Especially Macona, so sounds like he's been around one of these before.
                        I'll check with Tweco. Fer $35 It's about a wash comparing my time to just buying one. I'm broke, but more short on time these days really.

                        I had the thing apart today to make the adjuster plate slide smoothly between the coils. It was binding up pretty bad, but now it's smooth as silk. I don't know how the current control could be problematic since it works about the same as any other mechanical current control, unless it's the binding in which case I've taken care of that.

                        I haven't looked at my TIG gas bottle for a while, but IIRC it is just the 75/25 mix, and the one that came with the welder is too. I was talking to a buddy today and he said that lately they are good about just exchanging bottles when you go in for a refill, so that's changed a lot since I did it last. A few years ago they wanted me to show papers proving I owned my acetylene bottle. I talked them out of that hassle but expected it to just get worse over time. I'm glad to hear it went the other way. That was just a pretty stupid idea to hassle customers over leases/owning/finding bottles.

                        Well after the cleaning and fiddling with the adjuster plate, I tested it in stick mode and tried a bead. It works fine. Yaaaay! For heavier welding I'll just use my 300A Lincoln (which welds close to as nice as a pipeliner), so this little Airco should be just fine for my non-heavy-duty welding - most of what I do anyway. I find stick welding much easier to deal with when doing heavy stuff. The tendency for sticking is almost zero and the slag often peels itself at least mostly off on its own. But I don't weld heavy stuff all that often so I'm going to enjoy having a MIG welder.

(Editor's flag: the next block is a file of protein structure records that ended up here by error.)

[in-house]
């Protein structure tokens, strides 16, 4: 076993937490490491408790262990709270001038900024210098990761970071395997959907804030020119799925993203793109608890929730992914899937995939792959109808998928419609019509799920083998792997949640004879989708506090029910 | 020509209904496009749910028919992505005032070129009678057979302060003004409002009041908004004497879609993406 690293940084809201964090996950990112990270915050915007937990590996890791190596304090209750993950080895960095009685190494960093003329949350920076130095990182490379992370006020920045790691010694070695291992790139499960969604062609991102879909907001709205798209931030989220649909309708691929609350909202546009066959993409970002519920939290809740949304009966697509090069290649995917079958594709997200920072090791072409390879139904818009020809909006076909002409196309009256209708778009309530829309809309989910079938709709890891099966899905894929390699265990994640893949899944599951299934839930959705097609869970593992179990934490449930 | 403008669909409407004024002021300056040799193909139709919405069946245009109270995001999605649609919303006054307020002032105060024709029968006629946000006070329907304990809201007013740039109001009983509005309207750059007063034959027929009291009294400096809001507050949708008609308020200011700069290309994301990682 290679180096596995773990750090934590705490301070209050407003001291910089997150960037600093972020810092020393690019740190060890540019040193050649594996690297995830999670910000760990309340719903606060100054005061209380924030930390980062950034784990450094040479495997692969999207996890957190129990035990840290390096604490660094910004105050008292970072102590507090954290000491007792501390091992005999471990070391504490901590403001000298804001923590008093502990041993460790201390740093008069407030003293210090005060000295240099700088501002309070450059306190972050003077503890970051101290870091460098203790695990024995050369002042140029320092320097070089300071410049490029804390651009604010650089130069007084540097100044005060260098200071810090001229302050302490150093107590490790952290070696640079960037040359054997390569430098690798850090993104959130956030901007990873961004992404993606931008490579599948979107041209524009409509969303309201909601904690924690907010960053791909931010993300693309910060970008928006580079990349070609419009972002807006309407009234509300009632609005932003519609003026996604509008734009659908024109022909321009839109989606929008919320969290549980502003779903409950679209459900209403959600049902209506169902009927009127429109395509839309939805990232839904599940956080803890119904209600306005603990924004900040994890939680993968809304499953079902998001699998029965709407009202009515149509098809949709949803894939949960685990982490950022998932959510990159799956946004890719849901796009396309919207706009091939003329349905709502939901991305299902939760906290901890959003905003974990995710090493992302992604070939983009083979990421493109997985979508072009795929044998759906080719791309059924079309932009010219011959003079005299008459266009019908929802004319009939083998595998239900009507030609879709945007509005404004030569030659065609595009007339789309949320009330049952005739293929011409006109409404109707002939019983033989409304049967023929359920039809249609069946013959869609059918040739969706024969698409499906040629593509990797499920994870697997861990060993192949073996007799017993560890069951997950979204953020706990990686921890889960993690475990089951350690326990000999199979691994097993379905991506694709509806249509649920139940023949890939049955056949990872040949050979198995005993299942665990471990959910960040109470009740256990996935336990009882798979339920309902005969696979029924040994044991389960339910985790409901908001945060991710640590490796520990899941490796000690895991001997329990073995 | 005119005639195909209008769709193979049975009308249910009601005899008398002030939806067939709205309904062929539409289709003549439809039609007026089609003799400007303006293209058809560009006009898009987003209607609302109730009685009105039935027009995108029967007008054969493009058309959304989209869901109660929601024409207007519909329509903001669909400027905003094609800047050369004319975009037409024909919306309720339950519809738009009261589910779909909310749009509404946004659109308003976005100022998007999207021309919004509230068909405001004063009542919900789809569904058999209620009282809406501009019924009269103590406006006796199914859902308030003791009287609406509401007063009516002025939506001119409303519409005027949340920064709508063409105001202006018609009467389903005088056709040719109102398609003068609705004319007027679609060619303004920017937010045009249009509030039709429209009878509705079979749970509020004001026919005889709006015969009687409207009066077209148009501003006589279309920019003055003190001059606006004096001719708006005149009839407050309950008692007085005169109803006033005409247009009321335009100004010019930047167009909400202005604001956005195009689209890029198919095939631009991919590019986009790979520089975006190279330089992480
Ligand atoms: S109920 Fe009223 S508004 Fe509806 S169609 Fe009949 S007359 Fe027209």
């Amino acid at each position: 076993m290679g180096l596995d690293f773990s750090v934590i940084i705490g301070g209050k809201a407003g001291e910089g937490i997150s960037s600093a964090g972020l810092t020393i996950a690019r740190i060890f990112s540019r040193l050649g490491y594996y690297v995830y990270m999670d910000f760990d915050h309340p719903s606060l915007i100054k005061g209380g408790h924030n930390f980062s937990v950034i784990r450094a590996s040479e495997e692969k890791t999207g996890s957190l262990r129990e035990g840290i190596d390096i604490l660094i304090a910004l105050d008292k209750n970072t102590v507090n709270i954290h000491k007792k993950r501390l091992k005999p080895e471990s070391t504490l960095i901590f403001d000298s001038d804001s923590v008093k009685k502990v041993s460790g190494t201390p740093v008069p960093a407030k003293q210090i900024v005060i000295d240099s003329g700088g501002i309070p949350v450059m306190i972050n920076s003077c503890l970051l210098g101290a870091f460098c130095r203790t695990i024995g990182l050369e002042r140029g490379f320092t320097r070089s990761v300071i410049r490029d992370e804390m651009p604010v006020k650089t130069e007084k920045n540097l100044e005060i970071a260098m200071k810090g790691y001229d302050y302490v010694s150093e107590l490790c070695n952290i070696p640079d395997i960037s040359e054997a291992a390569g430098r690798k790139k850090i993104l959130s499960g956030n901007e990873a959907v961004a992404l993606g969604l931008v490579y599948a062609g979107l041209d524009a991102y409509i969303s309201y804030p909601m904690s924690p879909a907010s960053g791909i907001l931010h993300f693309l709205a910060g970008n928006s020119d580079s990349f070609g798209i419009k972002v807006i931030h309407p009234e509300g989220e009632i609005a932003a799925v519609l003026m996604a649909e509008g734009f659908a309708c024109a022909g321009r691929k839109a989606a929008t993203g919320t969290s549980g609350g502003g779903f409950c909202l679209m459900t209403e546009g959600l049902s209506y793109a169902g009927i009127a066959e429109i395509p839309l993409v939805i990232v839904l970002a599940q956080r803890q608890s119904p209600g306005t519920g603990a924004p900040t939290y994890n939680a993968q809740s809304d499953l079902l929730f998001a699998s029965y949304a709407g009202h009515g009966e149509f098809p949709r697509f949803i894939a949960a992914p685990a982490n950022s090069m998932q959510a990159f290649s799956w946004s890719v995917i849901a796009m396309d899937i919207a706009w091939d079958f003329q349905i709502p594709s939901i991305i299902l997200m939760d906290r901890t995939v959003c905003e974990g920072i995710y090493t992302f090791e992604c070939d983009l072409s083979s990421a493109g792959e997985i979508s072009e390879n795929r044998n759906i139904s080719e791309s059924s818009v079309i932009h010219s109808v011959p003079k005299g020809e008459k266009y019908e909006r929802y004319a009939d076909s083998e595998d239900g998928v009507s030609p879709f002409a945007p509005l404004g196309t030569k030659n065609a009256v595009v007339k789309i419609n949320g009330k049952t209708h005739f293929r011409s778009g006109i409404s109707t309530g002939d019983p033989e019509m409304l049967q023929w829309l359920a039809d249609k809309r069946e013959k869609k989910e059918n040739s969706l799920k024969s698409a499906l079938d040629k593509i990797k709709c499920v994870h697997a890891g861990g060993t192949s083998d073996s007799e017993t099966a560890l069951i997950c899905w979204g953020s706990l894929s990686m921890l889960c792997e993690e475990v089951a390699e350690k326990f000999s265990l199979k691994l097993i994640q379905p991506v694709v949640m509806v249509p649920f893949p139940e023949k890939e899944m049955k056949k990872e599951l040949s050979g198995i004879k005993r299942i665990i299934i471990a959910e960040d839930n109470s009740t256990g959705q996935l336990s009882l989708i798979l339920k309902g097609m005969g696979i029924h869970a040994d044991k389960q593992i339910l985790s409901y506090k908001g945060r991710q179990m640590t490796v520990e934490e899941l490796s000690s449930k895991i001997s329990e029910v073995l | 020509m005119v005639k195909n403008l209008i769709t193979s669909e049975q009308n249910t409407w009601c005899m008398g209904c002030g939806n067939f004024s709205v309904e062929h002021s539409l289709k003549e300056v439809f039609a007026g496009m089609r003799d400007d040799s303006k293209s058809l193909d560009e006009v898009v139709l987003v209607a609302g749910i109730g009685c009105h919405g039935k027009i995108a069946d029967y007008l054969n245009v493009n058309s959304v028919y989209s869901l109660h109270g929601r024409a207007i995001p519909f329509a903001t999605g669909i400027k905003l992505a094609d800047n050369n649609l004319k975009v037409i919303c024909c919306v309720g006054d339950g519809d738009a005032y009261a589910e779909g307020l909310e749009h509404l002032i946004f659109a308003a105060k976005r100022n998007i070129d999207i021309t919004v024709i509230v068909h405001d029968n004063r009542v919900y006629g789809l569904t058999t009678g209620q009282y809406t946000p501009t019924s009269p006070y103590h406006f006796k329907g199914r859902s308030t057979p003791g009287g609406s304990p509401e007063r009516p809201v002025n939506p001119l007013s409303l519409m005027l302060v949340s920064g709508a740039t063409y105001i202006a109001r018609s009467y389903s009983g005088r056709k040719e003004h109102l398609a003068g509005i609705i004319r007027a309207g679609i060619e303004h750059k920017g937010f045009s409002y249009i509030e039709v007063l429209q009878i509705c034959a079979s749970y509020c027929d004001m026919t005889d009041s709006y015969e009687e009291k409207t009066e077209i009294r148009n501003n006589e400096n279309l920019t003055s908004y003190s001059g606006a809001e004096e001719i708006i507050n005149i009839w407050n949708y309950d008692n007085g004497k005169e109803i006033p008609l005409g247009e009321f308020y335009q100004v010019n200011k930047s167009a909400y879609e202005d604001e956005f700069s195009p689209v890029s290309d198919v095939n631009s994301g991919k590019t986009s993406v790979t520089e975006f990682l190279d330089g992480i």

Thanks again for the replies.

                        As for my reply to other posters:
                        Comparing flux core with gas, personally I wouldn't even consider it. The tanks vary in price so you can save up a little and get one to suit your budget and usage. To me it seems useless to have flux-cored wire feeder because most of the beauty of MIG is the lack of slag hassle. It's true indeed that those little flux-core, gasless wire feeders are not MIG. They are just wannabees. Better than nuthin' but not near as nice as MIG.

                        I would recommend getting into welding a bit somehow. It's just one of those things like owning a truck, in that once you can do it, you can't imagine doing without it.

                        Comment


                        • #13
                          I used to be a service tech at Airgas.

                          That was one of the problems. Binding in the slides. Also things tended to vibrate loose over time.

                          Comment


                          • #14
                            Flux-core wire is run electrode negative, solid wire used with CO2/Argon mix is run electrode positive. Thats why the wire feed assembly has the ability to switch polarities. Be careful your gas supplier doesn't try to steer you into more expensive mixes like Stargon. It's unnecessary.

                            Radkins, correct typing faster than thinking.
                            Last edited by reggie_obe; 05-09-2010, 06:02 PM.

                            Comment


                            • #15
                              Originally posted by reggie_obe
                              Flux-core wire is run electrode negative, solid wire used with CO2/Argon mix is run electrode negative. .


                              Flux core is indeed run electrode negative [straight polarity] but solid wire with gas shielding is run electrode positive [reverse polarity].


                              From reading the rest of your post I think that's what you meant to say?